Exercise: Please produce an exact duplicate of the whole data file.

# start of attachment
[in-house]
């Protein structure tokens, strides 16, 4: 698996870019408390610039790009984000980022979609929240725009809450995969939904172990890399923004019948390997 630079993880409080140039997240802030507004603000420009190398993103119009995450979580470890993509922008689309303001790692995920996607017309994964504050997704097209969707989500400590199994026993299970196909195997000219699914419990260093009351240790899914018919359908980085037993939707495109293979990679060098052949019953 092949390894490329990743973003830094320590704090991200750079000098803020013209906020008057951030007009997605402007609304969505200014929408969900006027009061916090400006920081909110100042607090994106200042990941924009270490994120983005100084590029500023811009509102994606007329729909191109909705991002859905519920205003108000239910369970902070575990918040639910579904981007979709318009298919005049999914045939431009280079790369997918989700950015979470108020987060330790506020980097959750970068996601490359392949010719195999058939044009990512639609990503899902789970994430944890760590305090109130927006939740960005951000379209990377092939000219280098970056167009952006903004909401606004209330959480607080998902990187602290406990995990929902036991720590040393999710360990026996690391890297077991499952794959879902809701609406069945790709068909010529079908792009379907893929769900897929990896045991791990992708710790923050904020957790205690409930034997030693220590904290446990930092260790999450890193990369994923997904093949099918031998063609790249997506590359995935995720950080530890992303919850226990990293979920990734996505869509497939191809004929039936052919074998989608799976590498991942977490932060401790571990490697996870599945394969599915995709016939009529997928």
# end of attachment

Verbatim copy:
[in-house]
């Protein structure tokens, strides 16, 4: 698996870019408390610039790009984000980022979609929240725009809450995969939904172990890399923004019948390997 630079993880409080140039997240802030507004603000420009190398993103119009995450979580470890993509922008689309303001790692995920996607017309994964504050997704097209969707989500400590199994026993299970196909195997000219699914419990260093009351240790899914018919359908980085037993939707495109293979990679060098052949019953 092949390894490329990743973003830094320590704090991200750079000098803020013209906020008057951030007009997605402007609304969505200014929408969900006027009061916090400006920081909110100042607090994106200042990941924009270490994120983005100084590029500023811009509102994606007329729909191109909705991002859905519920205003108000239910369970902070575990918040639910579904981007979709318009298919005049999914045939431009280079790369997918989700950015979470108020987060330790506020980097959750970068996601490359392949010719195999058939044009990512639609990503899902789970994430944890760590305090109130927006939740960005951000379209990377092939000219280098970056167009952006903004909401606004209330959480607080998902990187602290406990995990929902036991720590040393999710360990026996690391890297077991499952794959879902809701609406069945790709068909010529079908792009379907893929769900897929990896045991791990992708710790923050904020957790205690409930034997030693220590904290446990930092260790999450890193990369994923997904093949099918031998063609790249997506590359995935995720950080530890992303919850226990990293979920990734996505869509497939191809004929039936052919074998989608799976590498991942977490932060401790571990490697996870599945394969599915995709016939009529997928």